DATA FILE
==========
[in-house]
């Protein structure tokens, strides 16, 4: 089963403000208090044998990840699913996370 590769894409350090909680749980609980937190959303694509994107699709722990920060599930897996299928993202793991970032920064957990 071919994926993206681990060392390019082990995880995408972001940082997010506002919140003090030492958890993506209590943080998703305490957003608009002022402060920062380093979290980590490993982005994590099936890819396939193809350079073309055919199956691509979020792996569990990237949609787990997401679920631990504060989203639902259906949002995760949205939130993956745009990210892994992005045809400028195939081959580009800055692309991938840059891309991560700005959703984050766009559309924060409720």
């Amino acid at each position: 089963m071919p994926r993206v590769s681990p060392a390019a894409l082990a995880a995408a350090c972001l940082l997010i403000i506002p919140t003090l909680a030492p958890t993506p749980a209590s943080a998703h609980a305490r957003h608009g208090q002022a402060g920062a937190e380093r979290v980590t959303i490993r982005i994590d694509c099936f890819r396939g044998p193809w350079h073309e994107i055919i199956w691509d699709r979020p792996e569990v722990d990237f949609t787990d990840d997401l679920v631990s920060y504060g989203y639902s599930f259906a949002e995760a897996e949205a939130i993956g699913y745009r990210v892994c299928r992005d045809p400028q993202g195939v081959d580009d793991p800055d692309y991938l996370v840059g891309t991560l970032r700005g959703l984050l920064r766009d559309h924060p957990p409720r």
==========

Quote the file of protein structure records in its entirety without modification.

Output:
[in-house]
């Protein structure tokens, strides 16, 4: 089963403000208090044998990840699913996370 590769894409350090909680749980609980937190959303694509994107699709722990920060599930897996299928993202793991970032920064957990 071919994926993206681990060392390019082990995880995408972001940082997010506002919140003090030492958890993506209590943080998703305490957003608009002022402060920062380093979290980590490993982005994590099936890819396939193809350079073309055919199956691509979020792996569990990237949609787990997401679920631990504060989203639902259906949002995760949205939130993956745009990210892994992005045809400028195939081959580009800055692309991938840059891309991560700005959703984050766009559309924060409720």
């Amino acid at each position: 089963m071919p994926r993206v590769s681990p060392a390019a894409l082990a995880a995408a350090c972001l940082l997010i403000i506002p919140t003090l909680a030492p958890t993506p749980a209590s943080a998703h609980a305490r957003h608009g208090q002022a402060g920062a937190e380093r979290v980590t959303i490993r982005i994590d694509c099936f890819r396939g044998p193809w350079h073309e994107i055919i199956w691509d699709r979020p792996e569990v722990d990237f949609t787990d990840d997401l679920v631990s920060y504060g989203y639902s599930f259906a949002e995760a897996e949205a939130i993956g699913y745009r990210v892994c299928r992005d045809p400028q993202g195939v081959d580009d793991p800055d692309y991938l996370v840059g891309t991560l970032r700005g959703l984050l920064r766009d559309h924060p957990p409720r």